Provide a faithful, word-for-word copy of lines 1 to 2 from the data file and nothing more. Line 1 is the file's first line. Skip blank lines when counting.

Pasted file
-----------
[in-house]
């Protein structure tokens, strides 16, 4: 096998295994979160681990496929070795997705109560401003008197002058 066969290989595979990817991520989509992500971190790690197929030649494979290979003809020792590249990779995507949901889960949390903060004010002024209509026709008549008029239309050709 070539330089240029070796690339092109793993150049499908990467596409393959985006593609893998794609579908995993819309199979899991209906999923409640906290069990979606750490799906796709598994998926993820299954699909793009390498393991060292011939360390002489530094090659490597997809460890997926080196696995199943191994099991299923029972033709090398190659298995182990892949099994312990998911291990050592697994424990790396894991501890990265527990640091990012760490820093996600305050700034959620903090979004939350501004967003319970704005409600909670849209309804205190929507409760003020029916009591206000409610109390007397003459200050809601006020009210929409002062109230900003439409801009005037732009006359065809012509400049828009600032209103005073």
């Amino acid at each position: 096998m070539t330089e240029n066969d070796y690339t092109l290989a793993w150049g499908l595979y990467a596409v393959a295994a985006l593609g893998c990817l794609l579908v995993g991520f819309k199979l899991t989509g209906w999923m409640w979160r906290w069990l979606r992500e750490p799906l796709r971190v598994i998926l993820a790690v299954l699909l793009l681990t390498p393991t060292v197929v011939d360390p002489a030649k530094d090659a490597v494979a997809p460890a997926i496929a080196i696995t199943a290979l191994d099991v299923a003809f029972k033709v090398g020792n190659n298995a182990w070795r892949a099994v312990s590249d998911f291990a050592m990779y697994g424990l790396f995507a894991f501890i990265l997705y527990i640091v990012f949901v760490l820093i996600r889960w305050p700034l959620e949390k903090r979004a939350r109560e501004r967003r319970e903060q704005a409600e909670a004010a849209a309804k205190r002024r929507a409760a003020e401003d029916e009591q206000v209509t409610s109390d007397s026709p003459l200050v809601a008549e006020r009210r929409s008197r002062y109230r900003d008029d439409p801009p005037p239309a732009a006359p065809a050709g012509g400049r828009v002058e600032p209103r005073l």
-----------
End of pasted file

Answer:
[in-house]
């Protein structure tokens, strides 16, 4: 096998295994979160681990496929070795997705109560401003008197002058 066969290989595979990817991520989509992500971190790690197929030649494979290979003809020792590249990779995507949901889960949390903060004010002024209509026709008549008029239309050709 070539330089240029070796690339092109793993150049499908990467596409393959985006593609893998794609579908995993819309199979899991209906999923409640906290069990979606750490799906796709598994998926993820299954699909793009390498393991060292011939360390002489530094090659490597997809460890997926080196696995199943191994099991299923029972033709090398190659298995182990892949099994312990998911291990050592697994424990790396894991501890990265527990640091990012760490820093996600305050700034959620903090979004939350501004967003319970704005409600909670849209309804205190929507409760003020029916009591206000409610109390007397003459200050809601006020009210929409002062109230900003439409801009005037732009006359065809012509400049828009600032209103005073």